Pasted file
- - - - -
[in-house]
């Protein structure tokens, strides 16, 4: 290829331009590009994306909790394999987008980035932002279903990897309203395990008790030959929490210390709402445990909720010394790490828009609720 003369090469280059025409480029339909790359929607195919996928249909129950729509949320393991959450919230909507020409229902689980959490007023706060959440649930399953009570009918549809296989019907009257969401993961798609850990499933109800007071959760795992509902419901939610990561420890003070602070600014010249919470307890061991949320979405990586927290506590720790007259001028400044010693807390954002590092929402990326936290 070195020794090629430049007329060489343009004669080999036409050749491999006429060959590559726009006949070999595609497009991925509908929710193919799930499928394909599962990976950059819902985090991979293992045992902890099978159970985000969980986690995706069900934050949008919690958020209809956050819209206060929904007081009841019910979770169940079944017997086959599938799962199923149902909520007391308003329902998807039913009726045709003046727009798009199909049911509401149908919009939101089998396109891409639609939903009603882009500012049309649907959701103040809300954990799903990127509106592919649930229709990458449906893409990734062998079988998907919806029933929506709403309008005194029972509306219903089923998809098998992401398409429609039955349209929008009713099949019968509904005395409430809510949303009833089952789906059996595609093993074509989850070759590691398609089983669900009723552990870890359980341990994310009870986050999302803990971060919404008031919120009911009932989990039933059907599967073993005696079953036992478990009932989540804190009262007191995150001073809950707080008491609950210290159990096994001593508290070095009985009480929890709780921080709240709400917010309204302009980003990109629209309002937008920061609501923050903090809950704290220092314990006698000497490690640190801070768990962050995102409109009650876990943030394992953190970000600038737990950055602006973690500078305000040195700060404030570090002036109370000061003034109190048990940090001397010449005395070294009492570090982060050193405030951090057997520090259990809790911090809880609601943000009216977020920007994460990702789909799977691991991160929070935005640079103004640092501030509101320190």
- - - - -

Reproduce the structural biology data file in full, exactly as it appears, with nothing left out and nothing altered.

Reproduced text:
[in-house]
């Protein structure tokens, strides 16, 4: 290829331009590009994306909790394999987008980035932002279903990897309203395990008790030959929490210390709402445990909720010394790490828009609720 003369090469280059025409480029339909790359929607195919996928249909129950729509949320393991959450919230909507020409229902689980959490007023706060959440649930399953009570009918549809296989019907009257969401993961798609850990499933109800007071959760795992509902419901939610990561420890003070602070600014010249919470307890061991949320979405990586927290506590720790007259001028400044010693807390954002590092929402990326936290 070195020794090629430049007329060489343009004669080999036409050749491999006429060959590559726009006949070999595609497009991925509908929710193919799930499928394909599962990976950059819902985090991979293992045992902890099978159970985000969980986690995706069900934050949008919690958020209809956050819209206060929904007081009841019910979770169940079944017997086959599938799962199923149902909520007391308003329902998807039913009726045709003046727009798009199909049911509401149908919009939101089998396109891409639609939903009603882009500012049309649907959701103040809300954990799903990127509106592919649930229709990458449906893409990734062998079988998907919806029933929506709403309008005194029972509306219903089923998809098998992401398409429609039955349209929008009713099949019968509904005395409430809510949303009833089952789906059996595609093993074509989850070759590691398609089983669900009723552990870890359980341990994310009870986050999302803990971060919404008031919120009911009932989990039933059907599967073993005696079953036992478990009932989540804190009262007191995150001073809950707080008491609950210290159990096994001593508290070095009985009480929890709780921080709240709400917010309204302009980003990109629209309002937008920061609501923050903090809950704290220092314990006698000497490690640190801070768990962050995102409109009650876990943030394992953190970000600038737990950055602006973690500078305000040195700060404030570090002036109370000061003034109190048990940090001397010449005395070294009492570090982060050193405030951090057997520090259990809790911090809880609601943000009216977020920007994460990702789909799977691991991160929070935005640079103004640092501030509101320190």